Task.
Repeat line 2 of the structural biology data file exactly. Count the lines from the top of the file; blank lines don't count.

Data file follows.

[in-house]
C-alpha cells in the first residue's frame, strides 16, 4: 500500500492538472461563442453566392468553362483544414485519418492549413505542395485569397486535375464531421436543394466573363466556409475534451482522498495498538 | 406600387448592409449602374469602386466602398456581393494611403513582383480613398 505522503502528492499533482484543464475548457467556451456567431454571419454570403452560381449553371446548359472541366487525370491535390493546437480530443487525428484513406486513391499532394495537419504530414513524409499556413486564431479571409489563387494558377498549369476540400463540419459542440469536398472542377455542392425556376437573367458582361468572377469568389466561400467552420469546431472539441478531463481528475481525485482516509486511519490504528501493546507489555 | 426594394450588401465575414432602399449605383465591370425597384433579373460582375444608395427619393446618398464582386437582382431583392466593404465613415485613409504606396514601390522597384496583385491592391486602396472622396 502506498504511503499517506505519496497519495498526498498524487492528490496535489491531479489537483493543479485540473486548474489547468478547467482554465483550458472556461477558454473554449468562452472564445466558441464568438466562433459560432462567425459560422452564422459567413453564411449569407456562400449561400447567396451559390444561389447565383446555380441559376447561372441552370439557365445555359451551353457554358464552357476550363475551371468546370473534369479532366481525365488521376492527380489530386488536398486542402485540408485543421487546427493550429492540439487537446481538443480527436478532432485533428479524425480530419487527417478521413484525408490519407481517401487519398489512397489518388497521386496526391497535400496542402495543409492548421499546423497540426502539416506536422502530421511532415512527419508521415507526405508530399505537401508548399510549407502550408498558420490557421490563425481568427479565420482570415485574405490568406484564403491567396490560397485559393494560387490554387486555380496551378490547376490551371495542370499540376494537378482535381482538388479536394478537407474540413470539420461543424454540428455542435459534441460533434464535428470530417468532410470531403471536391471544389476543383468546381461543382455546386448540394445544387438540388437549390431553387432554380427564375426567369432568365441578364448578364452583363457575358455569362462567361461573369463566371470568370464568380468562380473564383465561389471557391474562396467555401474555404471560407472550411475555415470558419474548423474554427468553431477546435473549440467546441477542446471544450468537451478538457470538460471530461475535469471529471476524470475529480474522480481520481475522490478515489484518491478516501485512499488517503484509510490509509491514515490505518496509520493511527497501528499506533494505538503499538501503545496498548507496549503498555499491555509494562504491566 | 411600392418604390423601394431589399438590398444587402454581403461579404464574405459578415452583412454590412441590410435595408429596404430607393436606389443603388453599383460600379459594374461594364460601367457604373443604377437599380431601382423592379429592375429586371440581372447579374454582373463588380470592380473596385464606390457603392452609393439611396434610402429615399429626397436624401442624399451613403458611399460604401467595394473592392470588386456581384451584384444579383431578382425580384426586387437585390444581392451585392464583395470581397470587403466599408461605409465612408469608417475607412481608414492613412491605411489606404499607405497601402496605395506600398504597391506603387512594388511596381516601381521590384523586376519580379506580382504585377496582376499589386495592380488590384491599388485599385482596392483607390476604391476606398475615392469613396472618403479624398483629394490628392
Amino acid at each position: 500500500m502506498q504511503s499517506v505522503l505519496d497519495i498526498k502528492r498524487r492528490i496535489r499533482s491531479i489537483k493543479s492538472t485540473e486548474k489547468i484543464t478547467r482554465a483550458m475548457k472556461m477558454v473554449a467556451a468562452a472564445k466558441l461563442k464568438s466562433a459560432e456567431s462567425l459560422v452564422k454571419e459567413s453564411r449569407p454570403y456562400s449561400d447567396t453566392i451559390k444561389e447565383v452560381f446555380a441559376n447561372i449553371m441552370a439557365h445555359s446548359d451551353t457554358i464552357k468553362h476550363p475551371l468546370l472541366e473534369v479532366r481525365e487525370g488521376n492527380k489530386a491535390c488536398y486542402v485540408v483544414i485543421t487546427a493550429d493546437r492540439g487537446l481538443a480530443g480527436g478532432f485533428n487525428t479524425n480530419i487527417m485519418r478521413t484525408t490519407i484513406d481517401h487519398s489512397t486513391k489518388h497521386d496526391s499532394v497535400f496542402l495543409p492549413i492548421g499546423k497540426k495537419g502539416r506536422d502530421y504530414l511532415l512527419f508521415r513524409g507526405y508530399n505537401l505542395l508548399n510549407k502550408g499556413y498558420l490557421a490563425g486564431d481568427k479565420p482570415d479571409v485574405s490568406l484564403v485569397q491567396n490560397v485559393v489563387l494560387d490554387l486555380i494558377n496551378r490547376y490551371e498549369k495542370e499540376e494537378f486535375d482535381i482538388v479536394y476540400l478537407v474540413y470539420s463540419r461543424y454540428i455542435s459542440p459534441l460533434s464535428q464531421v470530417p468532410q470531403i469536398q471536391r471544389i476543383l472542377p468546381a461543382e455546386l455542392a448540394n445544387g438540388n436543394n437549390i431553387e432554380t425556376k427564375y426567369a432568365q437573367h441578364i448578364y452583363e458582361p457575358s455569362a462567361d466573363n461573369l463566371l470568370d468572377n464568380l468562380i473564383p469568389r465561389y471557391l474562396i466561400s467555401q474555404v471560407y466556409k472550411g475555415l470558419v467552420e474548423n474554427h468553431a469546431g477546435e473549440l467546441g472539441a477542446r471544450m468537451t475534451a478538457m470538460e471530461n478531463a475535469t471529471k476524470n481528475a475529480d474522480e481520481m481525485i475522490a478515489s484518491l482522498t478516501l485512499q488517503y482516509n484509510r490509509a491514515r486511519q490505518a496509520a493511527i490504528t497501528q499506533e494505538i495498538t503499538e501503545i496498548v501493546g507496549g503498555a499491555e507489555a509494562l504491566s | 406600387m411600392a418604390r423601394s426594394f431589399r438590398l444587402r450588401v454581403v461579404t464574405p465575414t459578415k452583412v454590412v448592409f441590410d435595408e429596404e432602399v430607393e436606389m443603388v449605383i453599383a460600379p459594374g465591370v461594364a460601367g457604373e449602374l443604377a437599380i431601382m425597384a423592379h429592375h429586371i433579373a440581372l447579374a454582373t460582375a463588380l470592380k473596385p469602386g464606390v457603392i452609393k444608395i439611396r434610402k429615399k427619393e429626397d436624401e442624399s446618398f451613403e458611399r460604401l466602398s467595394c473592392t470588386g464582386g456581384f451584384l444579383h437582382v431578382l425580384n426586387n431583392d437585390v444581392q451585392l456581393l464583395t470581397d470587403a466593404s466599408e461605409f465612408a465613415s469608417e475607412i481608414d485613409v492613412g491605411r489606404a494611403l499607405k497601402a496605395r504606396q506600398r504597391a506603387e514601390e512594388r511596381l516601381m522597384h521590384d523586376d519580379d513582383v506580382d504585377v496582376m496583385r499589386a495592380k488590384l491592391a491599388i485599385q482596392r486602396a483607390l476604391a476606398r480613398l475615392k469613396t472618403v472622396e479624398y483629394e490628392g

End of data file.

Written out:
C-alpha cells in the first residue's frame, strides 16, 4: 500500500492538472461563442453566392468553362483544414485519418492549413505542395485569397486535375464531421436543394466573363466556409475534451482522498495498538 | 406600387448592409449602374469602386466602398456581393494611403513582383480613398 505522503502528492499533482484543464475548457467556451456567431454571419454570403452560381449553371446548359472541366487525370491535390493546437480530443487525428484513406486513391499532394495537419504530414513524409499556413486564431479571409489563387494558377498549369476540400463540419459542440469536398472542377455542392425556376437573367458582361468572377469568389466561400467552420469546431472539441478531463481528475481525485482516509486511519490504528501493546507489555 | 426594394450588401465575414432602399449605383465591370425597384433579373460582375444608395427619393446618398464582386437582382431583392466593404465613415485613409504606396514601390522597384496583385491592391486602396472622396 502506498504511503499517506505519496497519495498526498498524487492528490496535489491531479489537483493543479485540473486548474489547468478547467482554465483550458472556461477558454473554449468562452472564445466558441464568438466562433459560432462567425459560422452564422459567413453564411449569407456562400449561400447567396451559390444561389447565383446555380441559376447561372441552370439557365445555359451551353457554358464552357476550363475551371468546370473534369479532366481525365488521376492527380489530386488536398486542402485540408485543421487546427493550429492540439487537446481538443480527436478532432485533428479524425480530419487527417478521413484525408490519407481517401487519398489512397489518388497521386496526391497535400496542402495543409492548421499546423497540426502539416506536422502530421511532415512527419508521415507526405508530399505537401508548399510549407502550408498558420490557421490563425481568427479565420482570415485574405490568406484564403491567396490560397485559393494560387490554387486555380496551378490547376490551371495542370499540376494537378482535381482538388479536394478537407474540413470539420461543424454540428455542435459534441460533434464535428470530417468532410470531403471536391471544389476543383468546381461543382455546386448540394445544387438540388437549390431553387432554380427564375426567369432568365441578364448578364452583363457575358455569362462567361461573369463566371470568370464568380468562380473564383465561389471557391474562396467555401474555404471560407472550411475555415470558419474548423474554427468553431477546435473549440467546441477542446471544450468537451478538457470538460471530461475535469471529471476524470475529480474522480481520481475522490478515489484518491478516501485512499488517503484509510490509509491514515490505518496509520493511527497501528499506533494505538503499538501503545496498548507496549503498555499491555509494562504491566 | 411600392418604390423601394431589399438590398444587402454581403461579404464574405459578415452583412454590412441590410435595408429596404430607393436606389443603388453599383460600379459594374461594364460601367457604373443604377437599380431601382423592379429592375429586371440581372447579374454582373463588380470592380473596385464606390457603392452609393439611396434610402429615399429626397436624401442624399451613403458611399460604401467595394473592392470588386456581384451584384444579383431578382425580384426586387437585390444581392451585392464583395470581397470587403466599408461605409465612408469608417475607412481608414492613412491605411489606404499607405497601402496605395506600398504597391506603387512594388511596381516601381521590384523586376519580379506580382504585377496582376499589386495592380488590384491599388485599385482596392483607390476604391476606398475615392469613396472618403479624398483629394490628392